What Are Topic Clusters?

With the constant evolution of search engines, SEO experts and content creators must adapt their strategies if they want their websites to rank high in the SERPs.

Topical authority has never been more important than now, and creating topic clusters is a sure way to achieve it.

But what are topic clusters, and how do they help establish topical authority online?

To answer these questions, we will define the term topic clusters, examine its structure, and provide a quick guide on how they are created.

Let’s get into it!

Topic Clusters

What Are Topic Clusters?

Topic clusters are groups of related content that provide contextual and SEO boost to one main, broader topic. 

Related pages within the topic cluster are connected with each other using internal links, while all pages in the cluster are connected with the main topic page.

The term keyword clusters is a synonym of topic clusters, as all topic clusters are based on relevant and related keywords. 

In fact, topic clustering begins with keyword research and ends with content creation. Today, topic clusters can boost SERPs rankings and SEO performance.

Let’s cover their importance for SEO in the following section.

The Importance of Topic Clusters

Search engines have drastically evolved over the last ten years. Even though they still have a long way to go, their understanding of the user’s intent when searching for information online has become quite impressive.

This became apparent with Google’s 2013 Hummingbird algorithm update. Since then, search queries have been analyzed based on topical relevance rather than just keyword placement and link building.

Machines could understand users’ search intent and begin grouping semantically related content relevant to the main search query.

But where is the importance of topic clusters in all of this?

The answer is that topic clusters are the basis of topical coverage and relevance. They are an integral part of a topical authority strategy that helps you contextualize content topics and show expertise and experience online.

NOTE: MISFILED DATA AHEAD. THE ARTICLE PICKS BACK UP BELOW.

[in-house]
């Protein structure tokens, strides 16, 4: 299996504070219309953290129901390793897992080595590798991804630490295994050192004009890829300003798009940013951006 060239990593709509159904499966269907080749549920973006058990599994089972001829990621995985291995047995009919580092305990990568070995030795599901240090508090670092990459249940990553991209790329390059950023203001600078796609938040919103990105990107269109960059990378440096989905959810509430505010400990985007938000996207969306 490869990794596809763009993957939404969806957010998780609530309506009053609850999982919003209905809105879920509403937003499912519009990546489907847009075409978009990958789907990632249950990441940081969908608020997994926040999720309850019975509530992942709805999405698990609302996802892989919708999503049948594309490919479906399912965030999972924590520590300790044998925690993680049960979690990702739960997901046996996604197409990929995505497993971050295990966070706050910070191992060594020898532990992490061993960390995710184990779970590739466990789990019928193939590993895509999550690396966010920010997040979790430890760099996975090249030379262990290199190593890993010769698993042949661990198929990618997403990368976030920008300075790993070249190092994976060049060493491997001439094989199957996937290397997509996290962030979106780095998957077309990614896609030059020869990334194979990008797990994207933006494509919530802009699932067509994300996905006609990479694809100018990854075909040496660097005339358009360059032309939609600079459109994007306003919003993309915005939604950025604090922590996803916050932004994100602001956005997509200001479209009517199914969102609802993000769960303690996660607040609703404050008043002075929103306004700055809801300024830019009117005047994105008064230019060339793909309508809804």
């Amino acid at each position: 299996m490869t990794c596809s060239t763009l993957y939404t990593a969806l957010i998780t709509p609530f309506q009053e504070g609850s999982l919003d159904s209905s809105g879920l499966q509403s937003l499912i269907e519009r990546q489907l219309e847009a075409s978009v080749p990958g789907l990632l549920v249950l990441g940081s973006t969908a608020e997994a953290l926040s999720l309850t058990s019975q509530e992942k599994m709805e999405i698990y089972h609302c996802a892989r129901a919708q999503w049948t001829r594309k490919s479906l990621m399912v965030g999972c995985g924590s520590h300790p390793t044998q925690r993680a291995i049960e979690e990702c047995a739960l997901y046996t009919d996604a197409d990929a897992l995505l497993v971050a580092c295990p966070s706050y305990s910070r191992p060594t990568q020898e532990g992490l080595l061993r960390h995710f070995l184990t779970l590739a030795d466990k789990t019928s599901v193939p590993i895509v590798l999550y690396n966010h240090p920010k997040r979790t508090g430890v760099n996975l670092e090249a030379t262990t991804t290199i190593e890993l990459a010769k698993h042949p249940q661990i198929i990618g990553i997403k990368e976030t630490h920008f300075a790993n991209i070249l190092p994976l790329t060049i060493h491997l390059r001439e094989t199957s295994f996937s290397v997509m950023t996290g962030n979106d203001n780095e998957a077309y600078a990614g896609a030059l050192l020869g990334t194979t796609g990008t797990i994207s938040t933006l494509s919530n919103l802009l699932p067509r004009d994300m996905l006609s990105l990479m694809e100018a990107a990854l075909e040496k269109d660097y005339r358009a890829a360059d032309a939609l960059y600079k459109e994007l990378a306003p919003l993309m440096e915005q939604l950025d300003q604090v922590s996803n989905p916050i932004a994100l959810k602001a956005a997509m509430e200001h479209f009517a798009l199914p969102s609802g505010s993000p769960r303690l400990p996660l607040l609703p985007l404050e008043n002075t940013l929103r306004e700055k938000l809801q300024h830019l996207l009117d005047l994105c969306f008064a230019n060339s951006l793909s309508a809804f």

The idea is to show search engines that you offer the best content that satisfies the users’ search intent.

The Structure of Topic Clusters

Topic clusters are structured around three main elements:

  • Pillar topic
  • Supporting topics
  • Internal links

Pillar topic

The pillar topic is the most important part of the cluster. It serves as the main hub, which is boosted by the supporting topics.

The main idea behind the pillar topic is to provide content covering a broad subject matter.

Researching and finding the pillar topic is done by filtering broad, high search-volume keywords that are harder to rank for. But they can also be derived from entities. More on this later.

It is important to remember that pillar topics must be relevant to your niche and brand. They must touch upon important aspects of your strategy and be semantically connected to the overall goals of your website.

Supporting topics

Defining the pillar topic is the first step. The next step is to research and find related but specific topics that explain the content of the pillar topic in detail.

The role of the supporting topics is to work together and boost the relevance of the pillar topic. 

Boosting the pillar topic relevance is important for both users and search engines. But it is also important for promoting your website’s goal and brand.

The important thing to remember when choosing supporting topics is to make sure that they only cover specific, detailed aspects of the main topic.

On the other hand, the pillar topic should mention or reference each supporting topic even once. This provides natural interlinking possibilities through keyword-rich anchors.

Discovering supporting topics is done using keyword research, which we will cover later.

Internal links

The third element of topic clusters is internal links. Although internal links are less relevant than external links regarding ranking, they are important in establishing topic authority.

They help search engines understand the following:

  • How is your content related?
  • Which pages are the most important?
  • The level of authority of your website.

Internal linking, however, mustn’t be used randomly. It must be placed logically and strategically across all pieces of content.